When words are too much

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From my interactions  with people on the autistic spectrum I have come to understand that there are times when no more words can be processed. The brain is too busy sorting out the jumble of messages that it has received. At that point communication may be shut down, and when the person is ready, may be more effective by other means.

It struck me yesterday that this may also be true for Bubble, who disassociates frequently. H and I decided to try out a different way of giving her more control over telling us how she is feeling.

This morning Bubble and Squeak drew some faces: angry, scared, sad, and happy. They then suggested some techniques – tried and tested over the years – which may help.

They bluetacked  them on a board, and then had a practice, taking turns to pick a face and bring it to one of us.  We then suggested they select a possible  solution from the board, and go and try it. They then returned to tell us if it had worked.

The trial run went ok. Squeak was extremely  dramatic. Bubble was a little  more tentative. Situation  normal.

We hope that it will help the girls to feel more in control of  naming their emotions, sharing them, and seeking a solution. 

Time will tell. As the workplace posters say: if you keep doing what you’ve  always done, you’ll  get what you’ve  always got. So we’re trying something different. We’ll see how it goes.

National What Week?

It’s that time of year again. It can be a bittersweet experience  for many of us. Nationally and locally the rhetoric will be unrelenting. Adoption is a GOOD thing. Do YOU have the love to give a child? Etc. and turgid so forth.

Those of us who are affected by adoption all have a different and individual story to tell. 

I love Bubble and Squeak. Sometimes my heart feels as if it will burst for them. I have cried tears of joy. I look at my partner loving them and I feel deep love for our family.

We are lucky. We have a good, no a great,  Adoption  Social  Worker. She gets ‘it’, the Big T. Trauma. She listens. She observes. She supports.  She provides access to psychological assessments. We’re about to start therapy funded by the Adoption  Support  Fund.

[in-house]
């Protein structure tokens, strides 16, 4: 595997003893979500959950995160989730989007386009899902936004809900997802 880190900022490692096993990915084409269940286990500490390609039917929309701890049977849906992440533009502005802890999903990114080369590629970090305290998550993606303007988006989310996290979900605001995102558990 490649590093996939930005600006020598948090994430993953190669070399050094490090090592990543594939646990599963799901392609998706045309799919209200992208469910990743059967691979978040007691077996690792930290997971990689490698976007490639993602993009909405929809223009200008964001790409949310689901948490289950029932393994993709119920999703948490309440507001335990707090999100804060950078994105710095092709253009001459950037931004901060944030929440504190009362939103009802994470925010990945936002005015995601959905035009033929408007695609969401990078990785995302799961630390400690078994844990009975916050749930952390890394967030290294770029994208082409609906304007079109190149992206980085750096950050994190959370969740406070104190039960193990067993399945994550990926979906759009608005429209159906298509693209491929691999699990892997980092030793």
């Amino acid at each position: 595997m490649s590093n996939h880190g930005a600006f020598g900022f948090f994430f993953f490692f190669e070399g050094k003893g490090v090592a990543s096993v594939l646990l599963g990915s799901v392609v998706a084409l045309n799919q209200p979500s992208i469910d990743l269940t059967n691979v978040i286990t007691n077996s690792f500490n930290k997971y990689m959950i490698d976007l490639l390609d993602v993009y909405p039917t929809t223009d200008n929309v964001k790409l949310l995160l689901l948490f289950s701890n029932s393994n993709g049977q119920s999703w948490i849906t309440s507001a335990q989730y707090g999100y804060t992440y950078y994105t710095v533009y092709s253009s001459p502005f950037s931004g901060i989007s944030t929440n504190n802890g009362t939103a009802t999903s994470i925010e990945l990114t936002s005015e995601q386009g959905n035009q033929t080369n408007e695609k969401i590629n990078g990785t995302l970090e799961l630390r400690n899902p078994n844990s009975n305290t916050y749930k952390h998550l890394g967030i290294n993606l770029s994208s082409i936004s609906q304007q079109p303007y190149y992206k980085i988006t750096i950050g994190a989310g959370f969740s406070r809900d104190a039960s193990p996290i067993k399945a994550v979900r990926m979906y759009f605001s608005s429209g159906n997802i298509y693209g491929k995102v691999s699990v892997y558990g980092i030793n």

We struggled for over a year to get access to that support. We were initially told by the team manager we were ‘anxious’, that Bubble was a ‘typical’ child.  We were not anxious; we were furious.  We went to the Head of the service in order to get the support our family needs.

When I went back to work after adoption leave I asked to work flexibly. Managers prevaricated and then rejected my request.  I had to go to the Director to get my request approved.  I’ve  been doing the same hours for 2 years. Now my employers want me to work full time again.

I can’t support Bubble and Squeak and work full time. It is that simple.

I wasn’t  offered any other solution. There was no discussion at all. Just a rejection. I have appealed. They have not reached a decision. I have had to submit a grievance. They have not responded.  And then there’s the intimidation. I’ve  submitted another grievance. They have not responded.

We’re now past the date they told me I have to return to full time hours.

The stress at times feels overwhelming. Luckily I’m an adopter and have learned to be hardy and resilient. I am fighting back. I have the union and Google on my side. My employer has access to lawyers and HR on theirs. It feels like a secular version of  David and Goliath.

And whilst all this rages on I still support my adopted children and work as best I can.

My job? I’m a local authority social worker.

So my message in National  Adoption Week is simple: listen to all those lovely happy ever after stories if you will. But don’t  be fooled. For the government and local authorities it’s about statistics. For those of us in the thick of it, it’s  more about survival.

Things that matter

My current situation has found me reflecting  about what really matters. This isn’t a ‘what would you rescue if your house was on fire?’ question.  It’s more of an ‘at the end of your life are you going to be content about the way you have conducted it?’ sort of question. We’ve all done it. You, me, the person on the Clapham omnibus. And we have all reached our conclusions. 

This is my blog. And this is my conclusion.

Respect, human connection, love, justice, doing your best, standing up for what you believe is right. These are the things that matter to me.

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I’ve always attempted to speak out about things that matter. I’ve always thought that it is why I remain a social worker.  It is my job to care about and  fight for the rights and needs of people I work with. Our adoption journey has offered me a personal illustration of what people have to do to get the services they need. I know how tough it can be.

I’m  being bullied at work. Of this I have no doubt. So I’m speaking out about it. I’m  fighting back. In this process I’ve  realised that I’m fighting back because I matter. I matter as much as my children, my partner, and my ‘clients’ and their families.

It’s very liberating realising this! So I thank you Little Bullies. Your intention may have been to free yourselves of a challenging member of staff. The effect, however, has been and will continue to be, very different.